When the kids were preschool aged and into kindergarten, our whole lives revolved around one basic goal: keep busy.  If we didn’t keep busy, then boredom could set in for all of us, me included.  As such, we went out all the time, every day.  It felt like we knew every playground in the city.  We spent so much time at so many museums.  We would drive anywhere for anything since the drive took up time.  We had constant crafts and projects and books and routines going.  It was hard to be out and about all the time, but it was even harder to be home with two preschoolers.

By the end of kindergarten and into first and second grade, something had shifted.  It was no longer the case that we had to go or succumb to complete chaos.  Now, the kids were just so much more self-sufficient.  They got up on their own, they made their own cereal for breakfast, they could play nearly uninterrupted for hours, and even at the park I felt no guilt leaving them to play on their own.  Our days became lazy, happy times where we often spent all day outside or on a trip or hike with friends.  School was short and easy.  It was rarely more than a couple of hours unless we had a big project to do.  I made more projects by coaching Destination Imagination and directing Shakespeare plays.  Life was just easy.

But then something unexpected happened.  By the end of second grade and certainly all through third grade, school got harder.  There was more to do, more skills to work on, more work to be done.  It took longer.  There were still long, lazy days outside and field trips and fun projects, but they were fewer.  That wasn’t bad, since they were traded for something new, more serious work.  I saw so much growth and the kids entered a stage when they were more interesting and fun to talk to, where they asked more questions and just did more in general.  However, it surprised me.  School just took a lot of my time.  We routinely had three or four hours a day, which was so much more than those kindergarten and first grade single hours.  And the kids needed me so much more than ever before.  This wasn’t the progression to independent kids that I had expected.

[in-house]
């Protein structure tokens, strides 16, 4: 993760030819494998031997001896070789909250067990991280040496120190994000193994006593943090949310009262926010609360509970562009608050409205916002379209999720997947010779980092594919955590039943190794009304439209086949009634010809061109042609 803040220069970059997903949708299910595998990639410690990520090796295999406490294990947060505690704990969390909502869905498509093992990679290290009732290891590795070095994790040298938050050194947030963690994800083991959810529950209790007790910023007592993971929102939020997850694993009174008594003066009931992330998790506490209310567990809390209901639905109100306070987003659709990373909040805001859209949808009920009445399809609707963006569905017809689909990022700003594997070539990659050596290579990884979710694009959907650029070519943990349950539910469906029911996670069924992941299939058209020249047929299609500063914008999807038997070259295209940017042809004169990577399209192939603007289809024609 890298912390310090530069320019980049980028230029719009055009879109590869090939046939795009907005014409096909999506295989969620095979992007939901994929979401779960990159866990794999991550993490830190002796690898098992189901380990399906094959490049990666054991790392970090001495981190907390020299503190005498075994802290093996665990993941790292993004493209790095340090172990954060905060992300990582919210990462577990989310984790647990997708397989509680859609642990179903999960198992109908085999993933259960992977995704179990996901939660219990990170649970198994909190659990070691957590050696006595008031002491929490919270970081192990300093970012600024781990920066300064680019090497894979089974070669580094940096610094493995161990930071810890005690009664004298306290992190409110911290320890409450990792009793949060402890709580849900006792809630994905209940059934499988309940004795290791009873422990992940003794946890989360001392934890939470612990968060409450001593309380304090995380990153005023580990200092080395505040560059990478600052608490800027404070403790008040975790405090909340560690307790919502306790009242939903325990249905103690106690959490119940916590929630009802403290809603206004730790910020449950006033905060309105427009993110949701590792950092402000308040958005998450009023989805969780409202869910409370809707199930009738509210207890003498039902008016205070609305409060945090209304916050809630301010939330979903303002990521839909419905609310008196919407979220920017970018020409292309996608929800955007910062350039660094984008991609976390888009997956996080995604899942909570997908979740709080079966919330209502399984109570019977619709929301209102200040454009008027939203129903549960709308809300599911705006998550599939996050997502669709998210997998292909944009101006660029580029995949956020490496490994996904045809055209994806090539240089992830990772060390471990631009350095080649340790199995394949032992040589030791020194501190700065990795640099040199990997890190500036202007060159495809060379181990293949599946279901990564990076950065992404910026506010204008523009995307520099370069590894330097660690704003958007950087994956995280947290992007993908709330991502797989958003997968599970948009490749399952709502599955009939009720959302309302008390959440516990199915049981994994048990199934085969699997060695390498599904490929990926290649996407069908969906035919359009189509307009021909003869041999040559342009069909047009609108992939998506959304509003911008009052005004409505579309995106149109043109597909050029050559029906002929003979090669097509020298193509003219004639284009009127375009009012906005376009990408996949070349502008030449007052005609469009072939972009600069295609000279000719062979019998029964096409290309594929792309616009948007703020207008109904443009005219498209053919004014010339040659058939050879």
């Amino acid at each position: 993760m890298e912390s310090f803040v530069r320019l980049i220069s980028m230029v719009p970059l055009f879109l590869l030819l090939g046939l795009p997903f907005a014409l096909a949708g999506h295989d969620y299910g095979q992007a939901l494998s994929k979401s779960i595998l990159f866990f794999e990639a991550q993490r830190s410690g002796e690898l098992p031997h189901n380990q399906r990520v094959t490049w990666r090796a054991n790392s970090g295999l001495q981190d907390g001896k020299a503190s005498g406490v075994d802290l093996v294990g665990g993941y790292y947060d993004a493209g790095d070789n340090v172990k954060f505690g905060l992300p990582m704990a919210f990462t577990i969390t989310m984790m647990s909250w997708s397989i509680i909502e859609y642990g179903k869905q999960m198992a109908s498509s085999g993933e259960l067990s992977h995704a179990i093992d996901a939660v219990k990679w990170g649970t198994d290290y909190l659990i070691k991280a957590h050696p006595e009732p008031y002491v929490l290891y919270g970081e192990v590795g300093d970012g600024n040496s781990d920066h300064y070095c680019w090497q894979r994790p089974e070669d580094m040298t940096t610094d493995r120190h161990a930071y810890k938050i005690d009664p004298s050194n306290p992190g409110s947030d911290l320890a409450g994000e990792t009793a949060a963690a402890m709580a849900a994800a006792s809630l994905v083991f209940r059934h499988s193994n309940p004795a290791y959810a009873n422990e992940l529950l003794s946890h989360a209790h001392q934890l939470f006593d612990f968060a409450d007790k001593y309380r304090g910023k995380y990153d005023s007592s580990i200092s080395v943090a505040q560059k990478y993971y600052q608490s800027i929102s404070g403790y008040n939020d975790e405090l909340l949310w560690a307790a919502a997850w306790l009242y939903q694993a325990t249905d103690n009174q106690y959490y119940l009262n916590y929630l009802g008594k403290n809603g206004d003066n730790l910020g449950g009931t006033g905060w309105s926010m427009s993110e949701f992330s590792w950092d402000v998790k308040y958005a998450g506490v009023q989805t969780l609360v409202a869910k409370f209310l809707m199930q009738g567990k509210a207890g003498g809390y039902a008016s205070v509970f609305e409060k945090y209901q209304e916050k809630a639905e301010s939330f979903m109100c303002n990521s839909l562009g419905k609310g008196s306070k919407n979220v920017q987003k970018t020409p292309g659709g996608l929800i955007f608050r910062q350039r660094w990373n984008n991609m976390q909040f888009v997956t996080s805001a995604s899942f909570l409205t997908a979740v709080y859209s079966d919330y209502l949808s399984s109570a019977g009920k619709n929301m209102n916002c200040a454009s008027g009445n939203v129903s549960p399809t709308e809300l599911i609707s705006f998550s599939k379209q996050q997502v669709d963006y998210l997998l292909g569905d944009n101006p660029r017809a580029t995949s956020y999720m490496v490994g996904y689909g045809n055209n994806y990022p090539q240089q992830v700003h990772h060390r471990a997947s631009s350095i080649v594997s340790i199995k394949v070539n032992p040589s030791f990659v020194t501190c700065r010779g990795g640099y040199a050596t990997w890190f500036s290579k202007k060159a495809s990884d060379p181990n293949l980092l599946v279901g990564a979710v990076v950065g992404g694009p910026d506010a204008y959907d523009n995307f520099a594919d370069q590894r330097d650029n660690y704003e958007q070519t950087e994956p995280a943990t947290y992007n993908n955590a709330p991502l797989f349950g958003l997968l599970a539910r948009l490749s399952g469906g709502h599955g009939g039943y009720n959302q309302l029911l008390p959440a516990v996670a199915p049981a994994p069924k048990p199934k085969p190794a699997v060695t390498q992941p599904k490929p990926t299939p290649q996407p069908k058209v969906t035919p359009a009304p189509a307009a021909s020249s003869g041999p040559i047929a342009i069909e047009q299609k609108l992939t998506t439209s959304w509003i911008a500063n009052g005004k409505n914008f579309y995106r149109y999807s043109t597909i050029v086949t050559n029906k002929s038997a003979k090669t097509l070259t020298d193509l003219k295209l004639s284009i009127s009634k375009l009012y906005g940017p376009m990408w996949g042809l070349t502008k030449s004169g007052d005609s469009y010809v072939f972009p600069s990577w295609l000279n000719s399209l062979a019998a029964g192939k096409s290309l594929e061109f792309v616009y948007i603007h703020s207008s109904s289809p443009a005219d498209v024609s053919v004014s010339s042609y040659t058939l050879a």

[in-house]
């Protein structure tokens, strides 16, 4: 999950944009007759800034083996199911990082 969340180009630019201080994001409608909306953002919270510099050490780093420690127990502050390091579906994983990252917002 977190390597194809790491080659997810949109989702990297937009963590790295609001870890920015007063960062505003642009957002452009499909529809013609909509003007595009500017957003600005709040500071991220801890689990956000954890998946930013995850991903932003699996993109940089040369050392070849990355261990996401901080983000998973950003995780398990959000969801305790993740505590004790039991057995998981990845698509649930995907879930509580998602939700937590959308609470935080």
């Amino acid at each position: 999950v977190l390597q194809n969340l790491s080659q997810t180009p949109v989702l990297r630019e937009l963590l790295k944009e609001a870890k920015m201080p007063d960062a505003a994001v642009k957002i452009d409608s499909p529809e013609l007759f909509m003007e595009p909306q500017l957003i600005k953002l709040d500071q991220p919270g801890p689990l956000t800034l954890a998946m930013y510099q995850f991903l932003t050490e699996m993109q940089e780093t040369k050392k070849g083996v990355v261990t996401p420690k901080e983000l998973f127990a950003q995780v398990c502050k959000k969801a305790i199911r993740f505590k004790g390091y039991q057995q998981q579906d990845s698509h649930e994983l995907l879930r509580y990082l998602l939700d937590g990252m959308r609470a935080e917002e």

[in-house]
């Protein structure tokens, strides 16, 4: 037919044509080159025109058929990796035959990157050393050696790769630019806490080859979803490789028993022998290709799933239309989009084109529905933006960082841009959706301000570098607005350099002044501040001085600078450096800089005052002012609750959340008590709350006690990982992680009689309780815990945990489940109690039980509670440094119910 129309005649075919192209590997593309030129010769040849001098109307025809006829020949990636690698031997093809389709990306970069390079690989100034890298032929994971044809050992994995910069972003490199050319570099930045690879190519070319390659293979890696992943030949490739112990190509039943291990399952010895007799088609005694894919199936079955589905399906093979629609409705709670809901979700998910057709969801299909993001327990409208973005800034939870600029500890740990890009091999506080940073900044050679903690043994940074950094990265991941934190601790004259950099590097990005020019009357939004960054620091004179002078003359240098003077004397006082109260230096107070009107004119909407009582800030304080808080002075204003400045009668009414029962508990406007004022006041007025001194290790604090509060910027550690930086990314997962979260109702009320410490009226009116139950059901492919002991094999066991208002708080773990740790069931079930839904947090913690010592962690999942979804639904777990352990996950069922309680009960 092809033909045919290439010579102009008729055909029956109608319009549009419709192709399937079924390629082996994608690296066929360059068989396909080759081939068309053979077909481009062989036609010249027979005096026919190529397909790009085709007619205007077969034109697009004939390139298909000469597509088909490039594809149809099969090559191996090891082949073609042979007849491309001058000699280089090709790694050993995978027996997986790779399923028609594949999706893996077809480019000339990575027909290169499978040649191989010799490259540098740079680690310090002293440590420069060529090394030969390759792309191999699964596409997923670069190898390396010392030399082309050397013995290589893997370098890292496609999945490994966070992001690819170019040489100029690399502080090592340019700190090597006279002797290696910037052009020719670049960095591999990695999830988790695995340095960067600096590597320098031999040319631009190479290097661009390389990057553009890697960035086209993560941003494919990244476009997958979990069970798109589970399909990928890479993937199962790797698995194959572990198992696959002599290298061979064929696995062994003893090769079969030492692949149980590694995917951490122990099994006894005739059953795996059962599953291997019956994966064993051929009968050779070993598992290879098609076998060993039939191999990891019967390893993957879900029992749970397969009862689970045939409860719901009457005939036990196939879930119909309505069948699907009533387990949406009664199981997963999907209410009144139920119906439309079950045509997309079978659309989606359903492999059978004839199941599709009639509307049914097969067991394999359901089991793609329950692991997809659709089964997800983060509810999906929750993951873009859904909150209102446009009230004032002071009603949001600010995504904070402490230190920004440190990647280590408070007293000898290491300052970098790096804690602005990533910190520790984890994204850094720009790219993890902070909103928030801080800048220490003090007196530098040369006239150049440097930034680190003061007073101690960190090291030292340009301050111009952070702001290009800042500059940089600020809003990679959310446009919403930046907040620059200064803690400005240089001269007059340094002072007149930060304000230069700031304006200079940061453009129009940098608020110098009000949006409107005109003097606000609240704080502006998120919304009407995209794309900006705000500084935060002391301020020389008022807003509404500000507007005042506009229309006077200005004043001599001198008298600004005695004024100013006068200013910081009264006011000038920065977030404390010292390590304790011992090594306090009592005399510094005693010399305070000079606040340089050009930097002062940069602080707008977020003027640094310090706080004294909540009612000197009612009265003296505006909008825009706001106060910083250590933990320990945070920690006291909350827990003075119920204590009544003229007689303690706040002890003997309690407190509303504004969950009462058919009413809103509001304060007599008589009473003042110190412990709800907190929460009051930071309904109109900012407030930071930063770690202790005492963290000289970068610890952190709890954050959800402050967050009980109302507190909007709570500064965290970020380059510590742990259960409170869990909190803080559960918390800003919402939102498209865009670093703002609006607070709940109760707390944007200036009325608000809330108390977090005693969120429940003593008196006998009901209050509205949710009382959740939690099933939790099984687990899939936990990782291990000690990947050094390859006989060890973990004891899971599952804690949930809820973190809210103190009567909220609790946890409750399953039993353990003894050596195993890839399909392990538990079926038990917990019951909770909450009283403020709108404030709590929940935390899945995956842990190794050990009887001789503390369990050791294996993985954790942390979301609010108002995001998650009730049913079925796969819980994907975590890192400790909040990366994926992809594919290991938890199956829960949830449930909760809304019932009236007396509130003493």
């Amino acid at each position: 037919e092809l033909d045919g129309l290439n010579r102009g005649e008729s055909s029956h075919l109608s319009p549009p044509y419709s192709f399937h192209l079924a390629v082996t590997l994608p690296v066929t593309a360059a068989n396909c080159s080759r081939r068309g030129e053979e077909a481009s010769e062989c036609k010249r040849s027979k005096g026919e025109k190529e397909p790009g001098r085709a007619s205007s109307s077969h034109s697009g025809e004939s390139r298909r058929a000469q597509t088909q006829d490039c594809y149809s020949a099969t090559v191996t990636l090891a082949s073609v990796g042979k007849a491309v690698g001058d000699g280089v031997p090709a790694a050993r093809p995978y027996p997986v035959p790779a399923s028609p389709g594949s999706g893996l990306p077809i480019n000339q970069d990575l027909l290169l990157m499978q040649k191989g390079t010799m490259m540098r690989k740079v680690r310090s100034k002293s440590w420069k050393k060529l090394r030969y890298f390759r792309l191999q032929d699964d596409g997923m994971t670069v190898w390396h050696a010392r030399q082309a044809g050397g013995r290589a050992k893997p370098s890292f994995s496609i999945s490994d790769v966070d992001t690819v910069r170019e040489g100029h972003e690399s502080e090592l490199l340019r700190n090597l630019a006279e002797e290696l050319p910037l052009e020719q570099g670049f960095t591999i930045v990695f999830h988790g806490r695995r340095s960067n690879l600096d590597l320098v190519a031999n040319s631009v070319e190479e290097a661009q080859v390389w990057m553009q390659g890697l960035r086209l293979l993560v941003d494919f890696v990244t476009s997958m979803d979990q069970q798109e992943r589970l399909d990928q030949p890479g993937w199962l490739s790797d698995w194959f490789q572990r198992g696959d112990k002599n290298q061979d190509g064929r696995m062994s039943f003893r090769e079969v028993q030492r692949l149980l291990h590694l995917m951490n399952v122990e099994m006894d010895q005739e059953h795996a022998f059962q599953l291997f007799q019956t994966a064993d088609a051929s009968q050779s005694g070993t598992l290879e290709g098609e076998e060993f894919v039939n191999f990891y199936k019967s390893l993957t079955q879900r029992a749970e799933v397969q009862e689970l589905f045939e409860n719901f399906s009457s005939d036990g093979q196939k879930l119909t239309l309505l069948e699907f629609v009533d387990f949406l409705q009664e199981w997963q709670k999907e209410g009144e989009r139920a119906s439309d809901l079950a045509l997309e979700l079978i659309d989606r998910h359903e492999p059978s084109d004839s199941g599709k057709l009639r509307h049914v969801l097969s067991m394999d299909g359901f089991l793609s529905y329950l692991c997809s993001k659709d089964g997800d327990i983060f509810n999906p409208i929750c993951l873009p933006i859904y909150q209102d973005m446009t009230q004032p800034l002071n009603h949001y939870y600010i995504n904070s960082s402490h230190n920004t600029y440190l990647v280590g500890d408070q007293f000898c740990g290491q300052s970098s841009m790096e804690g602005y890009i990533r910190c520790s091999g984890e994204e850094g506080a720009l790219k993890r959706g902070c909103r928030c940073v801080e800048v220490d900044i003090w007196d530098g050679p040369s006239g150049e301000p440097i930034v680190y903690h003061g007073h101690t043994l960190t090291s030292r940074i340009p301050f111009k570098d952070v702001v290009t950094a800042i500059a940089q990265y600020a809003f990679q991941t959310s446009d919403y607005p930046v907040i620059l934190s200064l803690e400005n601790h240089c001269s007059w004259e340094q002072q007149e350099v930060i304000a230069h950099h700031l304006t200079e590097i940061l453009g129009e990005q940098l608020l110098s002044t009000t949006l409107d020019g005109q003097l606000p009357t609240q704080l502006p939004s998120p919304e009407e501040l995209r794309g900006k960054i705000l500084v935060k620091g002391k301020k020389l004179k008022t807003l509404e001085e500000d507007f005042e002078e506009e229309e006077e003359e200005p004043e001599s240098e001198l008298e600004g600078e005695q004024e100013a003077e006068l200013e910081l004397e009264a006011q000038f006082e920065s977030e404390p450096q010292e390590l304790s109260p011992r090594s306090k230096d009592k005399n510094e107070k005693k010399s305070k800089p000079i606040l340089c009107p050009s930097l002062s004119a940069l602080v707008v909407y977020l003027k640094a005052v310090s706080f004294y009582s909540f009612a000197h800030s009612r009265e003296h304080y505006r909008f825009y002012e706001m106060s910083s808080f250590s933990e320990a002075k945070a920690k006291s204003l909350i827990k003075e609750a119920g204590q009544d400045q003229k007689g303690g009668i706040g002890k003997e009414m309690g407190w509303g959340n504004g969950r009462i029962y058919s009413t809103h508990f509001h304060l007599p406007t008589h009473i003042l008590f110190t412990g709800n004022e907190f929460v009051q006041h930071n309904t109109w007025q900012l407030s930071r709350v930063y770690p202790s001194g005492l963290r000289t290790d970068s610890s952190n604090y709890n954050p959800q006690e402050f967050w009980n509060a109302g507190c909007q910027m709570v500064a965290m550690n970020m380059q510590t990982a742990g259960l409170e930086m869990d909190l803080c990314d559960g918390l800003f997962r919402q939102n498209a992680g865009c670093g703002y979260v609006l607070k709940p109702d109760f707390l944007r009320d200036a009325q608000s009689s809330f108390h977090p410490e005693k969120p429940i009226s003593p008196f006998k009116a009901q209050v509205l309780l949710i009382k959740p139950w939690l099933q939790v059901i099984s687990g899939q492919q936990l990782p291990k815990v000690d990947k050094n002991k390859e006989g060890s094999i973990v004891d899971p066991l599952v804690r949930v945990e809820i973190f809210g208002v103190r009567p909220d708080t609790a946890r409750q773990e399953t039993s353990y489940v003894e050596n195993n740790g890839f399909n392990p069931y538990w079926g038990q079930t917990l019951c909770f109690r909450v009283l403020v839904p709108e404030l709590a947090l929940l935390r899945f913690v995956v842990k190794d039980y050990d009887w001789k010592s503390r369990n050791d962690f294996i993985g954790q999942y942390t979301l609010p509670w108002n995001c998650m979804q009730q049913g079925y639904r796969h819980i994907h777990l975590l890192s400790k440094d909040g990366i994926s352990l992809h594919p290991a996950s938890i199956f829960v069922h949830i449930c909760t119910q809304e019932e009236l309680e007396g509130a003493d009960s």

Now, as fourth grade begins to draw to a close (we’ll finish at the end of the summer and turn the calendar over in the fall), I’m finding a new stage in our schooling.  I leave for yoga in the morning or to run to a doctor’s appointment and I leave a list of work to do.  When I return, it’s done!  So school still needs me, but the kids can do so much more on their own.  They read, they write, they do math practice and piano practice and so forth all independently.  I can see this is only going to grow over the next couple of years.  Just as I had started to settle into the idea that schooling older kids simply took more time, it changed again.

I think now that how much homeschooling takes in terms of my time and what it will feel like to me – the busy time, the lazy and free time, the teacher intensive time, the supervisory time, the waiting time – will just change over time.  I don’t know what will come next entirely.  I think, obviously, there will be more independent work, but I also see that there will be times where the kids need to take risks or integrate new skills and to do that, they’ll need me closer at hand.  It’s not a straight line.